Safe, but jet-lagged, in Dublin

This week I embarked on a two-month adventure across Europe for the journey, not the destination.

Life is supposedly about the journey, not the destination.

Or at least that’s what travel clichés will tell you.

But at 24, who else am I going to listen to?

This week I embarked on a two-month adventure across Europe, made possible by my incredibly accommodating editor and publisher (thank-you, you’ll get postcards I promise!).

The first step was getting off Vancouver Island, which is a melodramatic departure in itself — standing on the top deck grasping the familiar railing I felt myself getting swept away with the wind blowing through my hair watching as the Island got smaller and smaller until finally it was out of sight, out of mind. I said goodbye to my boyfriend the day after our one year anniversary and set sail for the summer with tears of separation anxiety and excitement of the unknown welling in my eyes.

After 22-hours of travel, including every mode of transportation and a few time zones, I arrived in Dublin. Sleep deprived, hungry and confused about what time and day it was I couldn’t help but wonder what I was even doing in the Irish capitol.

My longtime friend, Grace, who I hadn’t seen in nearly three years picked me up at the airport and through our initial conversation catching up on the past I remembered why I came — because, simply, why not?

I moved to Parksville Qualicum Beach almost two years ago with the intention of gathering work experience, buffing up my barren resume and putting years of university to use before moving onto greener pastures.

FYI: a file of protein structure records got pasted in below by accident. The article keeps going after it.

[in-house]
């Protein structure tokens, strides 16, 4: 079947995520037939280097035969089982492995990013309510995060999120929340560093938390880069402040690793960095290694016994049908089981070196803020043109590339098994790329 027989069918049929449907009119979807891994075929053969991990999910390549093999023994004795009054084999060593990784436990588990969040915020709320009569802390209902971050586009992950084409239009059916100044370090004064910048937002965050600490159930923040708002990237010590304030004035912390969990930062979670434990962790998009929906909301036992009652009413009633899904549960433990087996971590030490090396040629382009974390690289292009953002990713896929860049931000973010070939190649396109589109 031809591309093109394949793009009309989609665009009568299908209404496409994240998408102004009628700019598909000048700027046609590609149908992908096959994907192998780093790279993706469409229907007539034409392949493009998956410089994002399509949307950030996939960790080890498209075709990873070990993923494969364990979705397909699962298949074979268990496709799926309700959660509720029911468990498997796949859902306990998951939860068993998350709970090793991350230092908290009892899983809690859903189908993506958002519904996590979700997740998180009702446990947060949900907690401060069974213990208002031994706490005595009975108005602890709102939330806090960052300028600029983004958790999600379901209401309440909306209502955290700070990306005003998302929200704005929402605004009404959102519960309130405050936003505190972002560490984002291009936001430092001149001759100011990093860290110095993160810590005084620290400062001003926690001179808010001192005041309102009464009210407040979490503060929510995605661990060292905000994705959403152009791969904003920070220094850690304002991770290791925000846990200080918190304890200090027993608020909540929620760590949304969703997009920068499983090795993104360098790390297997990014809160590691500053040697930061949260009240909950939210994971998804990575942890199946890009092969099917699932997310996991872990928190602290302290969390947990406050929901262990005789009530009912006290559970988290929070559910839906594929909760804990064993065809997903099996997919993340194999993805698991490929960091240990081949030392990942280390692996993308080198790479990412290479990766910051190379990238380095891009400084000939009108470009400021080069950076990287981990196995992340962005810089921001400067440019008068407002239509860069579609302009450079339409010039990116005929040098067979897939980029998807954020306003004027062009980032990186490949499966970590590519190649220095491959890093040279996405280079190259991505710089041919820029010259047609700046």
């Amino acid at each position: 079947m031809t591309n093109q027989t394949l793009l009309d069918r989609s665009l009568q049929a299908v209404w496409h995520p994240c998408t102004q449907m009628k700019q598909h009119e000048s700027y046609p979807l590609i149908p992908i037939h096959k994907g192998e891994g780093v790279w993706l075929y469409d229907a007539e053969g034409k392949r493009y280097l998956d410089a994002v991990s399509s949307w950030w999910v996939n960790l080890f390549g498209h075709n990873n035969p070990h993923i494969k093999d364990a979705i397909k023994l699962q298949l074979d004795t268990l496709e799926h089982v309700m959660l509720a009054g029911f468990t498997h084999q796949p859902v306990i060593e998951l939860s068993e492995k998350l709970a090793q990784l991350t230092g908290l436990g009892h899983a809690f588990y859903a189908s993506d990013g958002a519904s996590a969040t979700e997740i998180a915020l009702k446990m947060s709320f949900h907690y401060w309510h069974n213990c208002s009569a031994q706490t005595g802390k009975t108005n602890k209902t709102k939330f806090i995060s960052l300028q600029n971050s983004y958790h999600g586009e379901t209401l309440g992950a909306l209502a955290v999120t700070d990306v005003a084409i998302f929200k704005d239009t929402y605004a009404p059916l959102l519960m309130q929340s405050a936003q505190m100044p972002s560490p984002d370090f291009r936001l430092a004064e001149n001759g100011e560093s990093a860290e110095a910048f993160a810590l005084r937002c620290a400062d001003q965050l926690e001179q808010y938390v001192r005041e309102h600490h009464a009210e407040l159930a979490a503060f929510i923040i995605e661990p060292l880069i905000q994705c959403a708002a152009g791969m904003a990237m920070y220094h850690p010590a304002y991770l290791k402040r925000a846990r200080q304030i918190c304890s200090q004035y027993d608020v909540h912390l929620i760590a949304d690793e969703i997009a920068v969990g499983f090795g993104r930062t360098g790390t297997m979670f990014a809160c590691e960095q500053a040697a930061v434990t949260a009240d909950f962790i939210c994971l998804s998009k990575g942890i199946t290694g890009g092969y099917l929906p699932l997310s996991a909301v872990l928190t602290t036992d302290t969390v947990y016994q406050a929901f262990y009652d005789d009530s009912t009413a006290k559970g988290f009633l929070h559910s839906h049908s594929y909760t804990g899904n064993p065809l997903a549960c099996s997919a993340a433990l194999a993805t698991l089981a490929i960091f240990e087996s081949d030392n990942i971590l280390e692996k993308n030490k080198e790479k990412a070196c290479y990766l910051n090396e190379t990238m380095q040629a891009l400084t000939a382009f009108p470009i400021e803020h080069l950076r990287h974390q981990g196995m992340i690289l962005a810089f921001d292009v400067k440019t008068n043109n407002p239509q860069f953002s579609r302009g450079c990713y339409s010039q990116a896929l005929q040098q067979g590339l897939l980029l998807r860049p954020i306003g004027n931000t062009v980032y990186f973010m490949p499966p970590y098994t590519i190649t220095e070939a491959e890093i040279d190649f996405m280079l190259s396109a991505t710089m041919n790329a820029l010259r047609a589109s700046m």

At the time, the community didn’t seem to have much to offer a 20-something girl fresh out of school with ambitions to change the world through the written word. For the most part, I felt like a fragment of an alien generation that got lost in translation and wound up where I was supposed to be at the end of my life, instead of the beginning.

But the most important lessons come when you least expect it.

I’ve met some exceptionally kind people in the last few years. I’ve had the opportunity to interview and write stories about issues I’m passionate about. And, I’ve thought about the prospect of aging — and taking advantage of health and mobility — more seriously than ever.

People often call Parksville Qualicum Beach “God’s waiting room.”

It’s a joke and tourists who have heard the phrase less than ten times usually laugh, but it always leaves me feeling a little nervous; like time is fleeting and there’s nothing we can do to stall it anymore. We’re all in the queue, waiting.

So I guess in a way this trip is all about the journey because in 20 years I’ll be more disappointed about the things I didn’t do than the things I did.

And if nothing else, I’m sure I’ll learn enough from travel clichés alone this summer.

— Candace Wu is on leave from her position as a reporter with The NEWS. E-mail: candacemariewu@gmail.com.

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